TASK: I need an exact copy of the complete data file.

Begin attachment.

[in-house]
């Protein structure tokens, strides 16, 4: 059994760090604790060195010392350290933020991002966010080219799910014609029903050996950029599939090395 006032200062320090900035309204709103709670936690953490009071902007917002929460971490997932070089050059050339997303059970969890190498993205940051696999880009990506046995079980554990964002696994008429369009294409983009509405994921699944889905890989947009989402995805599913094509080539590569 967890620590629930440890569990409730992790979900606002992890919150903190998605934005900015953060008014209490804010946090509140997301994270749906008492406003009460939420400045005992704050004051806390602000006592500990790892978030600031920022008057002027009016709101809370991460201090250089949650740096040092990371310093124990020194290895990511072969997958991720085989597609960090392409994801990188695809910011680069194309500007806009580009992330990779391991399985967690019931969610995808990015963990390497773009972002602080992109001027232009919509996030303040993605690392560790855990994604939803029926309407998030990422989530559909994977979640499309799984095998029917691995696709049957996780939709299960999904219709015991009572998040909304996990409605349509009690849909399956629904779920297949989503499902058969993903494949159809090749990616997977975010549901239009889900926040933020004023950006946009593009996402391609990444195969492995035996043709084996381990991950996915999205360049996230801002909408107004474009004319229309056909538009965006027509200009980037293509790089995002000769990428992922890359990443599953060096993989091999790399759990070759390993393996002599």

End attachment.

[in-house]
């Protein structure tokens, strides 16, 4: 059994760090604790060195010392350290933020991002966010080219799910014609029903050996950029599939090395 006032200062320090900035309204709103709670936690953490009071902007917002929460971490997932070089050059050339997303059970969890190498993205940051696999880009990506046995079980554990964002696994008429369009294409983009509405994921699944889905890989947009989402995805599913094509080539590569 967890620590629930440890569990409730992790979900606002992890919150903190998605934005900015953060008014209490804010946090509140997301994270749906008492406003009460939420400045005992704050004051806390602000006592500990790892978030600031920022008057002027009016709101809370991460201090250089949650740096040092990371310093124990020194290895990511072969997958991720085989597609960090392409994801990188695809910011680069194309500007806009580009992330990779391991399985967690019931969610995808990015963990390497773009972002602080992109001027232009919509996030303040993605690392560790855990994604939803029926309407998030990422989530559909994977979640499309799984095998029917691995696709049957996780939709299960999904219709015991009572998040909304996990409605349509009690849909399956629904779920297949989503499902058969993903494949159809090749990616997977975010549901239009889900926040933020004023950006946009593009996402391609990444195969492995035996043709084996381990991950996915999205360049996230801002909408107004474009004319229309056909538009965006027509200009980037293509790089995002000769990428992922890359990443599953060096993989091999790399759990070759390993393996002599």